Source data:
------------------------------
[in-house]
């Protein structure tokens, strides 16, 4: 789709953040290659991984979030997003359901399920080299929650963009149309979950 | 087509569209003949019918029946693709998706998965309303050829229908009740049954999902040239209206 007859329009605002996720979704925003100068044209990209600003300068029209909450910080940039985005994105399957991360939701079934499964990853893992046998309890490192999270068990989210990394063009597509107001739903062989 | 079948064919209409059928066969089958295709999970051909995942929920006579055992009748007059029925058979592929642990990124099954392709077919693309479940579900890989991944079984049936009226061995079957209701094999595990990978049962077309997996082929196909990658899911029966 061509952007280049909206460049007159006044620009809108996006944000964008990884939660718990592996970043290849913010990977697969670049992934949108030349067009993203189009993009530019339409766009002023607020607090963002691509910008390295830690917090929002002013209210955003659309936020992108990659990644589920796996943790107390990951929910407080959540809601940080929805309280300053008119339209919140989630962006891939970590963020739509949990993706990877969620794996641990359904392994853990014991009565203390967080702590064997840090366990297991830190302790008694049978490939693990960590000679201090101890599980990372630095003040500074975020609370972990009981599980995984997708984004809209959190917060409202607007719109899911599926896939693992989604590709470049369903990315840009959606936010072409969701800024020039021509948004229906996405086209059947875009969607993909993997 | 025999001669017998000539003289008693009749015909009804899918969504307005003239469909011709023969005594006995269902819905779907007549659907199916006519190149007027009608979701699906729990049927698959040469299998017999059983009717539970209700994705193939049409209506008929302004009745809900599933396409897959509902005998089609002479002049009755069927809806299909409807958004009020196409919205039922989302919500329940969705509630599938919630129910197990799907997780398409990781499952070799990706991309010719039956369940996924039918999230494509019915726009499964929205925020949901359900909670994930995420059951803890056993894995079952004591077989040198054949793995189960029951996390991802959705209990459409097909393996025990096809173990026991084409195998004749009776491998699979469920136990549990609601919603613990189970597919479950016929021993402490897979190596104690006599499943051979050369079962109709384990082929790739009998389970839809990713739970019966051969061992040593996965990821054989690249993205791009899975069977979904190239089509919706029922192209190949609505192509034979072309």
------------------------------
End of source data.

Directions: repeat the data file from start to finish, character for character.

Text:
[in-house]
């Protein structure tokens, strides 16, 4: 789709953040290659991984979030997003359901399920080299929650963009149309979950 | 087509569209003949019918029946693709998706998965309303050829229908009740049954999902040239209206 007859329009605002996720979704925003100068044209990209600003300068029209909450910080940039985005994105399957991360939701079934499964990853893992046998309890490192999270068990989210990394063009597509107001739903062989 | 079948064919209409059928066969089958295709999970051909995942929920006579055992009748007059029925058979592929642990990124099954392709077919693309479940579900890989991944079984049936009226061995079957209701094999595990990978049962077309997996082929196909990658899911029966 061509952007280049909206460049007159006044620009809108996006944000964008990884939660718990592996970043290849913010990977697969670049992934949108030349067009993203189009993009530019339409766009002023607020607090963002691509910008390295830690917090929002002013209210955003659309936020992108990659990644589920796996943790107390990951929910407080959540809601940080929805309280300053008119339209919140989630962006891939970590963020739509949990993706990877969620794996641990359904392994853990014991009565203390967080702590064997840090366990297991830190302790008694049978490939693990960590000679201090101890599980990372630095003040500074975020609370972990009981599980995984997708984004809209959190917060409202607007719109899911599926896939693992989604590709470049369903990315840009959606936010072409969701800024020039021509948004229906996405086209059947875009969607993909993997 | 025999001669017998000539003289008693009749015909009804899918969504307005003239469909011709023969005594006995269902819905779907007549659907199916006519190149007027009608979701699906729990049927698959040469299998017999059983009717539970209700994705193939049409209506008929302004009745809900599933396409897959509902005998089609002479002049009755069927809806299909409807958004009020196409919205039922989302919500329940969705509630599938919630129910197990799907997780398409990781499952070799990706991309010719039956369940996924039918999230494509019915726009499964929205925020949901359900909670994930995420059951803890056993894995079952004591077989040198054949793995189960029951996390991802959705209990459409097909393996025990096809173990026991084409195998004749009776491998699979469920136990549990609601919603613990189970597919479950016929021993402490897979190596104690006599499943051979050369079962109709384990082929790739009998389970839809990713739970019966051969061992040593996965990821054989690249993205791009899975069977979904190239089509919706029922192209190949609505192509034979072309």